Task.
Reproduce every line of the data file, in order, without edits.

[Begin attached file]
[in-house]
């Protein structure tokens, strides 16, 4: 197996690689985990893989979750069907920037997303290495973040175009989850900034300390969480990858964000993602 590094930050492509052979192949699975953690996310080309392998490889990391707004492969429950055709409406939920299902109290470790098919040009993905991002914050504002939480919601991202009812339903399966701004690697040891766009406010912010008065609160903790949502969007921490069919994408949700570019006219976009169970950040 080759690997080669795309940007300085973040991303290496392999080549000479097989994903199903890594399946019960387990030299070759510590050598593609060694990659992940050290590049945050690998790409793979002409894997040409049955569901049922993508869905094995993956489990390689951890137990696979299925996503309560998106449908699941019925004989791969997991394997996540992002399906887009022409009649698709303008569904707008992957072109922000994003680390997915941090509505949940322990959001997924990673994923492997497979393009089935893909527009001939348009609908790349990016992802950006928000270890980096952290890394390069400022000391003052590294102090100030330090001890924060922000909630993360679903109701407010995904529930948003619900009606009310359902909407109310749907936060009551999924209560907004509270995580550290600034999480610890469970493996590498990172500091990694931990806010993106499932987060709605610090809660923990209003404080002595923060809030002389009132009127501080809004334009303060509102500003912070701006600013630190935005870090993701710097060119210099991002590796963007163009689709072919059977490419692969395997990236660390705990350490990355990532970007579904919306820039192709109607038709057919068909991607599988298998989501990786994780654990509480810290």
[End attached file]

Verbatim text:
[in-house]
């Protein structure tokens, strides 16, 4: 197996690689985990893989979750069907920037997303290495973040175009989850900034300390969480990858964000993602 590094930050492509052979192949699975953690996310080309392998490889990391707004492969429950055709409406939920299902109290470790098919040009993905991002914050504002939480919601991202009812339903399966701004690697040891766009406010912010008065609160903790949502969007921490069919994408949700570019006219976009169970950040 080759690997080669795309940007300085973040991303290496392999080549000479097989994903199903890594399946019960387990030299070759510590050598593609060694990659992940050290590049945050690998790409793979002409894997040409049955569901049922993508869905094995993956489990390689951890137990696979299925996503309560998106449908699941019925004989791969997991394997996540992002399906887009022409009649698709303008569904707008992957072109922000994003680390997915941090509505949940322990959001997924990673994923492997497979393009089935893909527009001939348009609908790349990016992802950006928000270890980096952290890394390069400022000391003052590294102090100030330090001890924060922000909630993360679903109701407010995904529930948003619900009606009310359902909407109310749907936060009551999924209560907004509270995580550290600034999480610890469970493996590498990172500091990694931990806010993106499932987060709605610090809660923990209003404080002595923060809030002389009132009127501080809004334009303060509102500003912070701006600013630190935005870090993701710097060119210099991002590796963007163009689709072919059977490419692969395997990236660390705990350490990355990532970007579904919306820039192709109607038709057919068909991607599988298998989501990786994780654990509480810290």